Last week, fifteen days after the conclusion of the 12th round of the Transatlantic Trade and Investment Partnership negotiations, the European Union Commissioner for Trade Cecilia Malmström decided to make her point on the mammoth EU-US trade pact. While on a visit to her American counterpart, US Trade Representative Michael Froman, in Washington DC she gave her personal push to TTIP, speaking about a “plan” to have the EU-US free trade pact sealed by the end of this year.
The latest round of TTIP talks, which was held in Brussels last February, saw both the EU and the US parts confirming they were hoping to secure an agreement by the end of the year but also vowing to accelerate talks. This was essentially the main takeaway of the Brussels session, as the fear of a US primary presidential race to sour voter sentiment toward trade was already under discussion.
A recent statement by the European Commission reported that the main focus of Friday’s discussion between the two was on regulatory cooperation, including good regulatory practices, and sectors such as pharmaceuticals, cars and medical devices. However, the main reason for such a decisive meeting, which came only days after the conclusion of the latest TTIP round by the two trans-Atlantic delegations, was to take decisions on how to proceed with the deal, or to “take stock of progress in the negotiations for the TTIP”, as declared in the official statement.
Indeed Malmström and Froman discussed the recent negotiation round and the way forward in the two rounds planned before the summer, before a bitter US presidential primary race would take attention away. This, indeed, is the main risk TTIP is facing at the moment at the other side of the Atlantic.
Rising US opposition
Indeed many candidates, like Republican front-runner and tycoon Donald Trump and Democrat Bernie Sanders, are reportedly voicing strong opposition to the Trans-Pacific Partnership trade pact, and so many believe that TTIP will somehow flow under the spotlight. It has been even argued that American workers believe they could be losing their jobs with such deals in place, and a rising sense of risk could just be the starting point of “no-TTIP” campaign in the USA. As reported by Reuters, many believe that Democratic presidential front-runner Hillary Clinton’s surprise defeat by Sanders in manufacturing-heavy Michigan has laid bare growing voter anger over trade and job losses.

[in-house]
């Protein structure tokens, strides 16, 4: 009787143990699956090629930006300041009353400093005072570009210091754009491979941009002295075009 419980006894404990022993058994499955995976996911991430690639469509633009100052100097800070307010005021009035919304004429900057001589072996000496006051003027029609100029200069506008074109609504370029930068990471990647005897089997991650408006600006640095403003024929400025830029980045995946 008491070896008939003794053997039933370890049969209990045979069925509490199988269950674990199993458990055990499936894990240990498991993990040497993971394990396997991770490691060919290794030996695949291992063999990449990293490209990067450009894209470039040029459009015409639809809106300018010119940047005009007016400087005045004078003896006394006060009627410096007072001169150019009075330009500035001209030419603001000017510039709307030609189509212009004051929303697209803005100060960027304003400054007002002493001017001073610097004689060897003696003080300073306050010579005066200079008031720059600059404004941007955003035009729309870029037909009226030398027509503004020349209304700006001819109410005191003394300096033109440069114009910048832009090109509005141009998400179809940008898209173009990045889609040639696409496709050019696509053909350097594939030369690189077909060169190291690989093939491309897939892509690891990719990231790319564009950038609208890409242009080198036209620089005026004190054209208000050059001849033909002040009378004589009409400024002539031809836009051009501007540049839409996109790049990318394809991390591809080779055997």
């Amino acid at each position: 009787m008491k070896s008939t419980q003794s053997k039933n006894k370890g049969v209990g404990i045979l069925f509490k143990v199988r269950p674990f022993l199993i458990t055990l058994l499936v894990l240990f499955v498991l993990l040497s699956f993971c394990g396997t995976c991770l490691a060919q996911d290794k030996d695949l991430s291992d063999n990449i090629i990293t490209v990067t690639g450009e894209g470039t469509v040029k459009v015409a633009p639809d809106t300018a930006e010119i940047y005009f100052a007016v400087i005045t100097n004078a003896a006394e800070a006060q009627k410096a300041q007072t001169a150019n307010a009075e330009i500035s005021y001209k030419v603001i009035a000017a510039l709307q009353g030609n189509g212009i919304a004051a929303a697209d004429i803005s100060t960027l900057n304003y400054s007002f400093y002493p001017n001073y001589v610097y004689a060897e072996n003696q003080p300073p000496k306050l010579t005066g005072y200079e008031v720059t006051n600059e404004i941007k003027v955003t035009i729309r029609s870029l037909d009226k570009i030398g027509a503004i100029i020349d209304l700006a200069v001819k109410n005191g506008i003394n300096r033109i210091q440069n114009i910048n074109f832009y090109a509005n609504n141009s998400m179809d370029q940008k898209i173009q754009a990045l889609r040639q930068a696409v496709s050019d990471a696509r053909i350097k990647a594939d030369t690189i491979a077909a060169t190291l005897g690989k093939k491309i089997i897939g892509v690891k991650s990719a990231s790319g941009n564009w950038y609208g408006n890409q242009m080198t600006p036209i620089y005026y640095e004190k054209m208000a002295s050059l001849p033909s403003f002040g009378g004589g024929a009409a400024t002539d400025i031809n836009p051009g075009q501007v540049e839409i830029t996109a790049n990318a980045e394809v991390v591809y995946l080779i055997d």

The risk for the EU now, expanding market access to the US thanks to the abolition of federal restrictions that require state projects funded by local resources is becoming one of the main concerns of the American workers, and this lead to a turning point: for the first time, it’s not the European citizens to be afraid of possible negative effects of the TTIP, such as GMOs circulating or local governments sued by multinational firms, but the American workers are also afraid of losing their jobs.
Commissioner Malmström is now determined to dim such opposition and to promote TTIP’s positive returns in the US, after having gained some kind of experience in the EU the past year. “Without entering into debate with one individual, I don’t share those arguments,” she said. “In good trade agreements, there are a lot of economic advantages”.
Ms. Malmström argued that completing the TTIP goes well beyond just lowering tariffs, and that would be a reflection of the strength of the relationship between the United States and the European Union.
“The European Union and the United States share a vision for the future of trade and that means that in a changing world where we both have less influence than in the past”, she said in her speech. Commissioner Malmström urged her American audience to carefully consider that trans-Atlantic cooperation as “the only way” where the two economic super-powers can “make a difference” for themselves and also “for other parts of the world”.
“However, trade policy is not made in a vacuum. Like all foreign policies it only works if you persuade others of your vision”, she also stressed with resoluteness.
A clear objective
Commissioner Malmström’s visit to Washington was meaningful. On one hand, as said, she wanted to give her boost to the TTIP-cause in a very critical moment. The presidential campaign is at its peak and America produces careful analyses and balances on what has been done and what it’s important to do. Is TTIP still a priority for US leaders? Is that on the American citizens’ mind? This is something only time can tell, but that’s also a very important point for EU negotiators and leaders to discuss.
The 2016 deadline
On the other hand, Ms. Malmström strongly reiterated that she is determined to close most of the TTIP chapters by this summer. “We are determined to try to push this, if possible, to finalize it, being aware that there will be a new administration that will have a word on it,” Malmström argued. “If we are to finish this before the end of the year, of course we need to enter the end-game by the summer”.
However, once again the 2016 seems to be way too optimistic. Reuters quoted some US congressional leaders saying that the TPP deal is unlikely to get a vote before the November presidential election, the TTIP is virtually certain to be left to President Barack Obama’s successor.
Commissioner Malmström said she was determined not to let US campaign rhetoric against free trade jobs stall TTIP negotiations. It will be interesting to see though whether the rising American opposition against TTIP is just a matter of rhetoric or if it’s rooted a bit deeper in the US public opinion than what Brussels thinks.